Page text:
Do you know this for a fact?

Have you used this span calculator to do your calculations?


For a fact? Who can really know? :-) I have had a structural engineer look at the building and my design (and construction method) and he has no problem with it. He says it's actually a little over-built.

Quote:
Quote:
A/C and Heating ducts will be separate flex hoses (10" and 12") from each room back to the HVAC unit with silencers both inside and outside the rooms (a la Paul Woodlock).


And a la Sharward! Wink


I believe you mentioned that in your thread so "a la Sharward" is implied by cross reference. :-)

Quote:
What about ventilation? Does that HVAC unit do any "V" or is it just "H" and "AC"? (For those who aren't familiar with what HVAC stands for, it's Heating, Ventilation, and Air Conditioning.) Since your rooms won't have windows in them to the outside, there's probably a code requirement to ventilate mechanically.


I've got my "Vs" covered as well as the H,A and C. The third picture in the first post shows the CURRENT system. That is being replaced with a brand new unit which WILL be ventalated with fresh air. That is not common here in West Texas but I'm replacing the electric heating unit with a gas one and a ventalation system comes with that.

The vapor barrier is a bigger concern. Yesterday we had a nasty cold front blow into town (96 degrees Wednesday, 45 degrees on Thursday). When I went down to the studio, the windows and glass door were dripping with water! The insulation is so tight on the shell that water condenses pretty easily. Bear in mind though that the A/C and/or heater has not been turned on in almost 3 years so there is nothing to dehumidify the air. When the building was occupied (and therefore heated and cooled), we never had a problem with condensation.

I really would like someone to chime in here though about vapor barriers. Should I use them and if so, where should they be? Behind the dry wall? On the "open" side of the walls?

It should also be noted that the space between the roof and my new ceilings (about 3 ft) WILL be ventalated/heated/cooled by the same HVAC system so the space between the walls and the ceiling "attic" area will be the same temperature more or less as the rooms themselves.

len


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PostPosted: Sat Oct 08, 2005 4:46 am 
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len-morgan wrote:
The vapor barrier is a bigger concern. Yesterday we had a nasty cold front blow into town (96 degrees Wednesday, 45 degrees on Thursday). When I went down to the studio, the windows and glass door were dripping with water! The insulation is so tight on the shell that water condenses pretty easily. Bear in mind though that the A/C and/or heater has not been turned on in almost 3 years so there is nothing to dehumidify the air. When the building was occupied (and therefore heated and cooled), we never had a problem with condensation.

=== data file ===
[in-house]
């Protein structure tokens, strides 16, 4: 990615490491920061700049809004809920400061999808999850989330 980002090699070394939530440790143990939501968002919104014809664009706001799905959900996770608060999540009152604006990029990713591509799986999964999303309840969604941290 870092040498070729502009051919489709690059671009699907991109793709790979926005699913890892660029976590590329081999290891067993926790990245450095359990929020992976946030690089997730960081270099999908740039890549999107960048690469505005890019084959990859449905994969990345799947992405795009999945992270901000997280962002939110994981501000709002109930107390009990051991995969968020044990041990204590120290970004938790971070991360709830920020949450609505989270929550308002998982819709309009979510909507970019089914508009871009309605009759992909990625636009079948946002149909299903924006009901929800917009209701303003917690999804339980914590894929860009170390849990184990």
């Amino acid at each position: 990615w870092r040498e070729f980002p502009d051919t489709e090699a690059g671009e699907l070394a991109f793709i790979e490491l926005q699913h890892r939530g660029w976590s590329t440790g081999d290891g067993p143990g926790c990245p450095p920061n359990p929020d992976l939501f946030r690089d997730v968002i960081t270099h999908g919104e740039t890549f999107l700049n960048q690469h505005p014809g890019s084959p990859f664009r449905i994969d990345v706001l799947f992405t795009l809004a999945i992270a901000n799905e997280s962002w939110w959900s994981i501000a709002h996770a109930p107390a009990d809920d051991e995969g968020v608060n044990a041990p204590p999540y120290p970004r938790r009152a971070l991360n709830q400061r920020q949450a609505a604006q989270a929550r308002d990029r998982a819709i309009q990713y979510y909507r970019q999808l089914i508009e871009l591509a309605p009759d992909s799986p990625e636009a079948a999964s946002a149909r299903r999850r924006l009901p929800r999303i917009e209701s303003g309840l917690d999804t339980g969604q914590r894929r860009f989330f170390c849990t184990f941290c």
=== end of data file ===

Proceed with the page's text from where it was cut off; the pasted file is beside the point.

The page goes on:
I really would like someone to chime in here though about vapor barriers. Should I use them and if so, where should they be? Behind the dry wall? On the "open" side of the walls?

You can start here. Good stuf.

--Keith :mrgreen:


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PostPosted: Wed Oct 12, 2005 12:35 am 
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Here's a few more pictures. There's not much to show. As you can see, I'm building the framing on the floor first and then just stacking them up against the walls until I'm ready to anchor them to the floor.

Len


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PostPosted: Wed Oct 12, 2005 12:44 am 
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It might be a little premature but I've got a few questions as I'm going through this build:

1) Would I be better off getting insulation that is intended for 6" studs and compressinging it into my 4" studs (increased density) or just getting the 4" stuff?

2) In most of John's control room designs (and mine is based on many I've seen here) the front walls of the control room are angled back but not at a 45 degree angle that I'd want my monitors to be angled at. On the other hand, a lot of the rooms that have been done start out as square/rectangular rooms and then corner treatments are added so the finished LOOK has the angled walls. So here's my question: If I build the walls angled, will I still need to add the absorbtion in the corners at the front, or does building solid walls at an angle take away that requirement?

3) After putting chalk lines and laying down 2 x 4's on the floor where the walls will go, I've had a little change of heart about the two posts that are going to be in the control room. They could be just inside the wall and "dressed up" to look nice (but not touching the CR structure at all) or I could give up about a foot of width and have them just outside the CR wall. For looks, the latter is better but I'm a little concerned about loosing that foot of width. Will this make a big difference? Can I treat any bad effects of a narrower room with all the wall space I have along the length?

Thanks for any thoughts on this!

More pictures when I start setting the walls up in their final positions.

len


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PostPosted: Wed Oct 12, 2005 2:55 am 
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len-morgan wrote:
Would I be better off getting insulation that is intended for 6" studs and compressinging it into my 4" studs (increased density) or just getting the 4" stuff?

How far from the outer wall surface will you be placing your frames? Ideally you'll want the entire area between leaves filled with insulation. Remember, the wider the air gap, the better your isolation. Mine's going to be 11 1/2" in some areas and 7 1/2" in other areas. If you're using 3 1/2" frames and you place them 8" away from the outer walls, you'll have an 11 1/2" air gap (measuring from surface of outer wall to the back side of the drywall of your inner wall).

--Keith :mrgreen: